Also, apparently the principle argument against REST is that it lacks standards support. Seriously?! Ever heard of URIs and HTTP? You know, two of the most wildly successful standards in the history of distributed computing? How one can compare WS-* with 100s of millions of deployed and currently-interoperable servers and clients, and then conclude that the latter suffers from a lack of standards support, boggles my mind.

Michael also adds his own critique;

Randy makes some good points on the standards issue that I failed to bring up. He doesn’t bring up the fact that REST breaks the MVC paradigm, however.

Who knew that MVC was a benchmark by which large scale distributed systems are evaluated? Back to the drawing board for me! 8-)

Omri Gazitt has a Web/REST gestalt moment and doesn’t even realize it. In talking about how WS-MetadataExchange might integrate with WS-Transfer, he writes;

In order to “dereference” the MetadataReference EPR, you may issue a “Get” message (which is defined in WS-MetadataExchange), but logically this is exactly the same operation as the WS-Transfer Get operation. Now it all starts to hang together…

Erm, yah, it does, doesn’t it? Of course, the Web has been getting things to hang together in exactly that manner (modulo s/EPR/URI, s/Get/GET) since day one.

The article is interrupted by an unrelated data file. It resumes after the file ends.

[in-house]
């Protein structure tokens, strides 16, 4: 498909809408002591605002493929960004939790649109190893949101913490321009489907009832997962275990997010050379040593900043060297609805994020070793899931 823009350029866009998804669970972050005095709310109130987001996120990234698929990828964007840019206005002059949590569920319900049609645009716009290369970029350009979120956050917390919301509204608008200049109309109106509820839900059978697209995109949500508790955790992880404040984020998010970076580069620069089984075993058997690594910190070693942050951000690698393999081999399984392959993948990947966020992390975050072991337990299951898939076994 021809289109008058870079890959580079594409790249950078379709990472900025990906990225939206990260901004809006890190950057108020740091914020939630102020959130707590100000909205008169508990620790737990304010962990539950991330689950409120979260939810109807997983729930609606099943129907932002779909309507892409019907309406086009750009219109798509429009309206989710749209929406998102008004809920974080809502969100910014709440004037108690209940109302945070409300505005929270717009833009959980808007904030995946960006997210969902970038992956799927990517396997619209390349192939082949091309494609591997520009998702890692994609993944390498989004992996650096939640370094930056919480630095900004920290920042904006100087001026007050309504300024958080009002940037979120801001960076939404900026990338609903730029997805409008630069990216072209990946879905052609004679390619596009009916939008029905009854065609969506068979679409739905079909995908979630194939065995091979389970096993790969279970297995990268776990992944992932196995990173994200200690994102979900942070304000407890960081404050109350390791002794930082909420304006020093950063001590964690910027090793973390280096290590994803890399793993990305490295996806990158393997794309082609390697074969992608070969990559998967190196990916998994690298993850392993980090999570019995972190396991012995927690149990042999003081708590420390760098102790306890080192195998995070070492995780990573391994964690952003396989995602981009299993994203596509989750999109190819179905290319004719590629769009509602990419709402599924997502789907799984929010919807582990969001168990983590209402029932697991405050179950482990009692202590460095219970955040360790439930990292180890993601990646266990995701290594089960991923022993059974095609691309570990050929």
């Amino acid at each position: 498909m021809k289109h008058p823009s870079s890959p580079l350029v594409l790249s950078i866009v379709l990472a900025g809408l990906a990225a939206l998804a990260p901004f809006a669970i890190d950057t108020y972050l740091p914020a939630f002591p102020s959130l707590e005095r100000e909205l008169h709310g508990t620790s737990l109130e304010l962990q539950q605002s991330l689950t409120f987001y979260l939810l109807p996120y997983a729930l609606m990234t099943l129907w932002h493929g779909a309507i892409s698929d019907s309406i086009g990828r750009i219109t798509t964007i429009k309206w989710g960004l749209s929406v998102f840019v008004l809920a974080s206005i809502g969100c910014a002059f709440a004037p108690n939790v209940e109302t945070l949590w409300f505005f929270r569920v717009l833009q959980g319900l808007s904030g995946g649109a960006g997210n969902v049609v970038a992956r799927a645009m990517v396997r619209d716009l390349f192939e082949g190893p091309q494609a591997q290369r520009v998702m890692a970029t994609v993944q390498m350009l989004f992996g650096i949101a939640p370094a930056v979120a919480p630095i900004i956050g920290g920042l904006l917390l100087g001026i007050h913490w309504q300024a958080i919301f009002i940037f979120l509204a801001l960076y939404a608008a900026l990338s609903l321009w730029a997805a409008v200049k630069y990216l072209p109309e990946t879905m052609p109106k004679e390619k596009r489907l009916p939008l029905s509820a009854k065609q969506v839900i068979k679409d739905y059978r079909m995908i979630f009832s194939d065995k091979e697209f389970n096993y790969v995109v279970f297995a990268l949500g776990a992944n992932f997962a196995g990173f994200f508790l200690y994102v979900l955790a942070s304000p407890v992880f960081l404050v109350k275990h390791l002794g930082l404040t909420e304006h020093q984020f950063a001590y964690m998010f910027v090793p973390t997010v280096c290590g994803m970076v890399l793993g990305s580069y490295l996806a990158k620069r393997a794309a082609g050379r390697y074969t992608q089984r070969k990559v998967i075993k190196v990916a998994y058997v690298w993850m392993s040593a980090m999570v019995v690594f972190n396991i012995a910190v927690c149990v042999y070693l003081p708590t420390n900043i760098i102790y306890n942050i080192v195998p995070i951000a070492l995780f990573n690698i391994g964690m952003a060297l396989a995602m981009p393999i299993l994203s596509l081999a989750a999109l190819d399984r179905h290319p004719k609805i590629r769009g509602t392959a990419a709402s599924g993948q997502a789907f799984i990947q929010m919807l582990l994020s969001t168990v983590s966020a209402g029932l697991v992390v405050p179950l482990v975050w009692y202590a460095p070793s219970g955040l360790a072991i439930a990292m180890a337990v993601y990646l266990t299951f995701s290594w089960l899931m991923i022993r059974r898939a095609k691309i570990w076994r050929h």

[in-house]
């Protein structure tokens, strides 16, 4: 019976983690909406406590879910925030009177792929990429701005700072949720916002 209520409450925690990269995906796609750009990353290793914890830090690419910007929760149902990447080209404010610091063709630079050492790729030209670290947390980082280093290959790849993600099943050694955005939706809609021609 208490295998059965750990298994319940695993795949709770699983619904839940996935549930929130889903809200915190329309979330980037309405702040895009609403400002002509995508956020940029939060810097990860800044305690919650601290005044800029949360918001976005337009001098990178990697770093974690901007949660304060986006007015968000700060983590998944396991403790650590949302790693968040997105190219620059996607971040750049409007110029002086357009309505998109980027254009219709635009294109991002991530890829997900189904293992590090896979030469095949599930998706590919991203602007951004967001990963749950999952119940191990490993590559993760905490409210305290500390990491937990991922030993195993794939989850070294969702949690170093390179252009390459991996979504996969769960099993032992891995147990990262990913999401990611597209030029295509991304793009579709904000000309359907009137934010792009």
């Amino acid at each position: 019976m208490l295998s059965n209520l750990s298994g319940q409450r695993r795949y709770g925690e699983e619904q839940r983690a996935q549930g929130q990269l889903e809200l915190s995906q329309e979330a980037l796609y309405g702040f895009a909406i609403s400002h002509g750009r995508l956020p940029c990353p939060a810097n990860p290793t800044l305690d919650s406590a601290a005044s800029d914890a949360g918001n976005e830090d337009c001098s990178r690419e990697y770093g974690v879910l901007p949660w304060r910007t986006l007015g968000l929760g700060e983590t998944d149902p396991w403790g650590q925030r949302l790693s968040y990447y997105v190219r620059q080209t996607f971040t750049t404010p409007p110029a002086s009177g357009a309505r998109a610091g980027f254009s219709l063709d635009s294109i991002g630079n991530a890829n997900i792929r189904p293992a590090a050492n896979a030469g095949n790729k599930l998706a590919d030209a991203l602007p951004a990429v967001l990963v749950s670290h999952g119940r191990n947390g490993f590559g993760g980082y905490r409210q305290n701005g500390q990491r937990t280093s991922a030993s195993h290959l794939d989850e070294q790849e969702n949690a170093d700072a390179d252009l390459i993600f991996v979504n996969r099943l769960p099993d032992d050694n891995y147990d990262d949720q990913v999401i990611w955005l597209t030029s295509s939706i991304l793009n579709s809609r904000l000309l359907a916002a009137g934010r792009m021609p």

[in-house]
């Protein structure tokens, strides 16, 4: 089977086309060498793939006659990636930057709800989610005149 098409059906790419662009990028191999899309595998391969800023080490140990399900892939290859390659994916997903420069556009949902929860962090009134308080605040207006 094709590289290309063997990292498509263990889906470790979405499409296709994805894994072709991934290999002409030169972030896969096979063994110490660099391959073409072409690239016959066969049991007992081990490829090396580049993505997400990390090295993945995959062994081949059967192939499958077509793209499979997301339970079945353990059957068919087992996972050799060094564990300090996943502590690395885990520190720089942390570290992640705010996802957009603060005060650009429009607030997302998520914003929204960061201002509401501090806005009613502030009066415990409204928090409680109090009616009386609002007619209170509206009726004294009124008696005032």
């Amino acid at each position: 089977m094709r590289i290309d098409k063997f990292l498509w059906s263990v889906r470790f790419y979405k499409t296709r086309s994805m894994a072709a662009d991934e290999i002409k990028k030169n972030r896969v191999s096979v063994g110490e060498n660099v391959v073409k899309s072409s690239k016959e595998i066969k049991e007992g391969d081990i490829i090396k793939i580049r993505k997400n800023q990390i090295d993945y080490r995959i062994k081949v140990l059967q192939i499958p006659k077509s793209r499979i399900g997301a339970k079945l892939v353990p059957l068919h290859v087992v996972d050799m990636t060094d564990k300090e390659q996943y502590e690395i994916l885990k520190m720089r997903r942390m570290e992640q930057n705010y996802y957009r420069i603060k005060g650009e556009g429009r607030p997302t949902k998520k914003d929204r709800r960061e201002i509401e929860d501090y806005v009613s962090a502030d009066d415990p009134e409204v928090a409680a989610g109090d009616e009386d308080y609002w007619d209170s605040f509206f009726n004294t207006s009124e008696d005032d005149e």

Progress, in a regressive kinda way. I don’t know whether to jump for joy, or cry. 8-/

Simon St.Laurent
(link) [del.icio.us/distobj]

I did it, I converted from the blagg/ blosxom combo to Bloglines yesterday. A tiny awk script converted my blog list to OPML, and that was that. So far, so good, though Firefox seems to crash when the list of entries gets large.

I also wish that browsing the entries didn’t automatically mark them as all-read (side-effects on GET = bad!); a simple “done” button would be far better, I think.

I made my subscriptions public.

Further to my last post, I have a question that I’d like to ask Don, or any other Web services proponent that wants to chime in; what’s the simplest task that cannot be coordinated using a uniform interface?

Perhaps such a Q&A will help explain the 97% figure I mentioned.

Here’s a neat idea from Mike about how to bridge the divide between WS/SOA advocates, and Web folks;

What I’d really like to see here is the application of a well-known conflict management technique in which each side has to state the other side’s position, to the other’s satisfaction, before discussing the disagreement.


So, why don’t the Web standards suffice for computer/computer interactions? People have been talking past each other on this topic for years now. How about it? Maybe Mark Baker could re-state his understanding of why Don Box thinks they don’t … and vice versa … before wrapping this permathread around the blogosphere one more time.

Hang on there … I thought my task was to attempt to state Don’s position, no? You seem to have done an adequate job at that when you stated “Don Box thinks they don’t suffice”, which I agree with. Though I could probably take a stab at explaining why Don believes this, it would really just be conjecture, and doesn’t seem to be required of me by this process.

And just to clarify, I don’t think “sufficiency” is necessarily the right test; on occasion, even me – yes, yours truly, the REST fanatic – has used non-uniform semantics. I just happen to think that uniform semantics suffice for, oh, say, 97% of stuff you might need to do when integrating applications over the Internet using document based messaging. “uniform” is the ultimate in generality, after all.